By Sunday, we begin to gear up for another week of work ahead. Sometimes, a sense of finality, of, dare I say, dread, develops, no matter how much we love our jobs. The fun and frolicking and freedom give way to task and chore and preparation. The joy of the day off is, sometimes, seemingly mitigated by the fact that an alarm must be set for morning, adequate amounts of sleep planned for, and, often, chores completed for the week ahead; laundry, ironing, meals planned, shopping done, meals prepared ahead. Such as Sunday Sauce, a traditional Italian family custom (no, I’m not Italian, but I love the idea). The week’s meat scraps and leftovers are combined into a sauce pot with tomatoes and other sumptuous ingredients, and are simmered together to make a sauce that is used throughout the busy week ahead. Sunday Sauce is spooned over pasta, meat, and vegetables and makes meal preparation throughout the week faster and easier, but no less homemade or delicious. But, the making of Sunday Sauce is one of those tasks we do with the foreboding of the long week ahead drawing nearer and nearer.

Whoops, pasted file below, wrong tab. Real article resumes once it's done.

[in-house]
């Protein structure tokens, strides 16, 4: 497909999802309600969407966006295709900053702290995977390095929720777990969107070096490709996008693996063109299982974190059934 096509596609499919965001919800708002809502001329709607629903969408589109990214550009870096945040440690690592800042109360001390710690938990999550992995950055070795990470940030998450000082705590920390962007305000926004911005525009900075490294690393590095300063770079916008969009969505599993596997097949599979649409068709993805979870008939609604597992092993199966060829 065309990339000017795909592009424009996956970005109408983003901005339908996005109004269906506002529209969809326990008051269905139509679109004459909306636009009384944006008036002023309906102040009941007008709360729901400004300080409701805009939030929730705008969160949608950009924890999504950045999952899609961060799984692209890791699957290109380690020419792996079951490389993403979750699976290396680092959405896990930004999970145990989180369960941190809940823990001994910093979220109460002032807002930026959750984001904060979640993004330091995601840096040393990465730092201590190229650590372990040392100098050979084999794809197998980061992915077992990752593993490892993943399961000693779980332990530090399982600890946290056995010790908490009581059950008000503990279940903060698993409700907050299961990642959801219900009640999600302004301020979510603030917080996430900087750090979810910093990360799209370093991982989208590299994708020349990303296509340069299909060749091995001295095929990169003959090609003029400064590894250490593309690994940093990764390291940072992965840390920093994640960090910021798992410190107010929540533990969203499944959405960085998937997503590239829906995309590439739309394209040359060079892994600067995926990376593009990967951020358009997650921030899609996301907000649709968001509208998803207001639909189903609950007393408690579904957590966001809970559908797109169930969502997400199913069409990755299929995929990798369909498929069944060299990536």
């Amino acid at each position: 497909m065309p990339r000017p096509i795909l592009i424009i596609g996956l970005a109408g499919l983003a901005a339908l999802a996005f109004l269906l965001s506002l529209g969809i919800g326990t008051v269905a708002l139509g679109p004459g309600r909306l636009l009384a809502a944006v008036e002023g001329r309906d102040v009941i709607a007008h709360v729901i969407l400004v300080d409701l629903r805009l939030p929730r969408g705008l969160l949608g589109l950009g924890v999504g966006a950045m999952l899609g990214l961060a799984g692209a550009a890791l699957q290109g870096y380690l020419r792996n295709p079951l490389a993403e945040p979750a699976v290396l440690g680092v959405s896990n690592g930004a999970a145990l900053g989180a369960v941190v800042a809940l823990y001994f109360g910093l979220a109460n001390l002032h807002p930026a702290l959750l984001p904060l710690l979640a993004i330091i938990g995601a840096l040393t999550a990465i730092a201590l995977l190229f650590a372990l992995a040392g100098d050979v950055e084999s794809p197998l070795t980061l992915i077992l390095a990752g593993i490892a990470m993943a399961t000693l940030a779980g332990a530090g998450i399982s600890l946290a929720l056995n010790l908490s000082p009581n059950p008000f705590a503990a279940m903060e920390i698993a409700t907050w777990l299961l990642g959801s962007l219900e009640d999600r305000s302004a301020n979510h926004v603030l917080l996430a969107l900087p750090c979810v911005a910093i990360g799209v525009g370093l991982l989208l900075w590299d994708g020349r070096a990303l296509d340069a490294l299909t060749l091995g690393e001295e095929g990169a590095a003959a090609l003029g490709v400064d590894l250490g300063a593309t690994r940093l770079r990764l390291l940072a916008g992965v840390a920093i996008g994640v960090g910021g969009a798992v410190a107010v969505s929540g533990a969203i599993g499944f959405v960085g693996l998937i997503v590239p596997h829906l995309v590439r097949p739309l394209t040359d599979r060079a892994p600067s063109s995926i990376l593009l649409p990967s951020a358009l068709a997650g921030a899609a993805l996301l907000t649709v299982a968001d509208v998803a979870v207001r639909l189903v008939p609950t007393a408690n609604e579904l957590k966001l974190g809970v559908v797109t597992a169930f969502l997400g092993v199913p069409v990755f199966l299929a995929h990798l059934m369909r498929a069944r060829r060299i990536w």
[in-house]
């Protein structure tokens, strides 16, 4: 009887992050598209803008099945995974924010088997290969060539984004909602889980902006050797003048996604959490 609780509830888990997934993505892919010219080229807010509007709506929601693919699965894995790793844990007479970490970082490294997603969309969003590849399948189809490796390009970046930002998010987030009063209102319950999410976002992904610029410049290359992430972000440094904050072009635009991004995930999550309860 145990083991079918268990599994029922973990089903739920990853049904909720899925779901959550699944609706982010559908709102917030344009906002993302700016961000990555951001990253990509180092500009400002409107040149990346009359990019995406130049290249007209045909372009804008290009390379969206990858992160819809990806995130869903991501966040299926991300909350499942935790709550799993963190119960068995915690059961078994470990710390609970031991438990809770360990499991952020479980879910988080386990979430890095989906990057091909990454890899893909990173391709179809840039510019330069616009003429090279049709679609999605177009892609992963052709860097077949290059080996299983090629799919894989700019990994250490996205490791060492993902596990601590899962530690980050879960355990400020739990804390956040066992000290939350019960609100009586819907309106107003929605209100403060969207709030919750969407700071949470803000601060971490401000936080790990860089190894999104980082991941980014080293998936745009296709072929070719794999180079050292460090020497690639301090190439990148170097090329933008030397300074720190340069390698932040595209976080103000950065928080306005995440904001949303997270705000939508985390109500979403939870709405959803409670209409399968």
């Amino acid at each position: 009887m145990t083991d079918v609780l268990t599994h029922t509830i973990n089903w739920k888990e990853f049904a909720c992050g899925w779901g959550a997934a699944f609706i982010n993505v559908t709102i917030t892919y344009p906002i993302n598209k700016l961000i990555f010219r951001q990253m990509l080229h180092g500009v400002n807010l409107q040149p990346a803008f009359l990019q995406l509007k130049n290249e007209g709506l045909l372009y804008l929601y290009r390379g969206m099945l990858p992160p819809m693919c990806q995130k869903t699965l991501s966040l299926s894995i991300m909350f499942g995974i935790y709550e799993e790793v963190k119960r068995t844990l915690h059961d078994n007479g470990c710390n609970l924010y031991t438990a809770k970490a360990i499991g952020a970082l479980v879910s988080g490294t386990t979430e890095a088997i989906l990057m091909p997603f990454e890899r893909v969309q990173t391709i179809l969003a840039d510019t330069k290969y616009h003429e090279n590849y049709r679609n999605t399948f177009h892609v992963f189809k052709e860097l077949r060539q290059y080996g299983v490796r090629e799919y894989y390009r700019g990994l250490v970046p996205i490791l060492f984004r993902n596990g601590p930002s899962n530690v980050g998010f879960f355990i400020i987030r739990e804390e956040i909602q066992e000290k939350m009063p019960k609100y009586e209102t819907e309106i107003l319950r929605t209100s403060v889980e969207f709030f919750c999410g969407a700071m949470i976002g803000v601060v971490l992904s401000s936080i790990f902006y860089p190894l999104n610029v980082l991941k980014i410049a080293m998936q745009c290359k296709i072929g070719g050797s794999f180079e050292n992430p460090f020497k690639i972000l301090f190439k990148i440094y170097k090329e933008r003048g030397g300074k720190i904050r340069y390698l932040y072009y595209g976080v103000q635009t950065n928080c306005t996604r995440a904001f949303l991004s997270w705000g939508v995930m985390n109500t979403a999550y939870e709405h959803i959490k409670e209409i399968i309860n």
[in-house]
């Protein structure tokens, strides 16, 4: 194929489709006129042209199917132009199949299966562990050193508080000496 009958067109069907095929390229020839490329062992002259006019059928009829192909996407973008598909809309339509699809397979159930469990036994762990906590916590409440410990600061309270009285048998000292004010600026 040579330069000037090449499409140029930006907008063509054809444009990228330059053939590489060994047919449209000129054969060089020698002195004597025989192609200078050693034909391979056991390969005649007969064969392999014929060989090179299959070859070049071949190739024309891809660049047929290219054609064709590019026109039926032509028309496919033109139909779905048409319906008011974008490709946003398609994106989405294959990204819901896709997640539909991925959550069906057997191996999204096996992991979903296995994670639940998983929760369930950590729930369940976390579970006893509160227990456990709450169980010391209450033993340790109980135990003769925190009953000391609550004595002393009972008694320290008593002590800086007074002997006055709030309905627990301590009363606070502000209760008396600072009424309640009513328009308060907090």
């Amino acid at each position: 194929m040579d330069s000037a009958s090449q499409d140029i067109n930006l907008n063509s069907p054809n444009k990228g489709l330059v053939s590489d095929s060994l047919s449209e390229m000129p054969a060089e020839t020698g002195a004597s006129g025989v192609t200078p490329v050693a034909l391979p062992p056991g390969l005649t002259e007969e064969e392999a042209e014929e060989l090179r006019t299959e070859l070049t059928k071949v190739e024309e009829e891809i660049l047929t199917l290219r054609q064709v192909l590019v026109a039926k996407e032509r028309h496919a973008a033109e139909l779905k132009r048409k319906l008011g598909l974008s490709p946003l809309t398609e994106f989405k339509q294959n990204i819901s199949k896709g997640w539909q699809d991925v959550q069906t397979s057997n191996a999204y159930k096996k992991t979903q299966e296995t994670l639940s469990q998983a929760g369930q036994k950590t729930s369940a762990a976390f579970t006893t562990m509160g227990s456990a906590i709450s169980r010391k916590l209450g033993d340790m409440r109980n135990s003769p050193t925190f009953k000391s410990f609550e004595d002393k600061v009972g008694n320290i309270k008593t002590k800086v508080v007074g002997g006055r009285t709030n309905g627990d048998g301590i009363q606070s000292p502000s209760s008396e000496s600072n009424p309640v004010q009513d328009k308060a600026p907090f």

Recently, I seem to be experiencing this phenomenon twice per week. I work a traditional work week, with Saturday and Sunday off. I often have some flexibility during the week and can shuffle some of my projects around to allow me some time to spend off with my guy, who works a non-traditional work week and usually has a couple of weekdays off. So, Sunday is my Sunday and, well, today is his Sunday, and feels a lot like my Sunday, too.

As our day elapsed into evening, the pallor of solemnity seemed to increase. As shirts were ironed and the NetFlix movie drew to a close, as morning alarms were set, I was sent home with a quick goodbye kiss. My weekend, and a long, holiday weekend, at that, technically, begins tomorrow afternoon as soon as I conclude with my client. But, my weekend is sort of “on my own”, as my sweetie works. Oh, I’ll fill every minute and I will enjoy it. But come time for his next, and only day off next week, I’m scheduled to work with a number clients, all day long.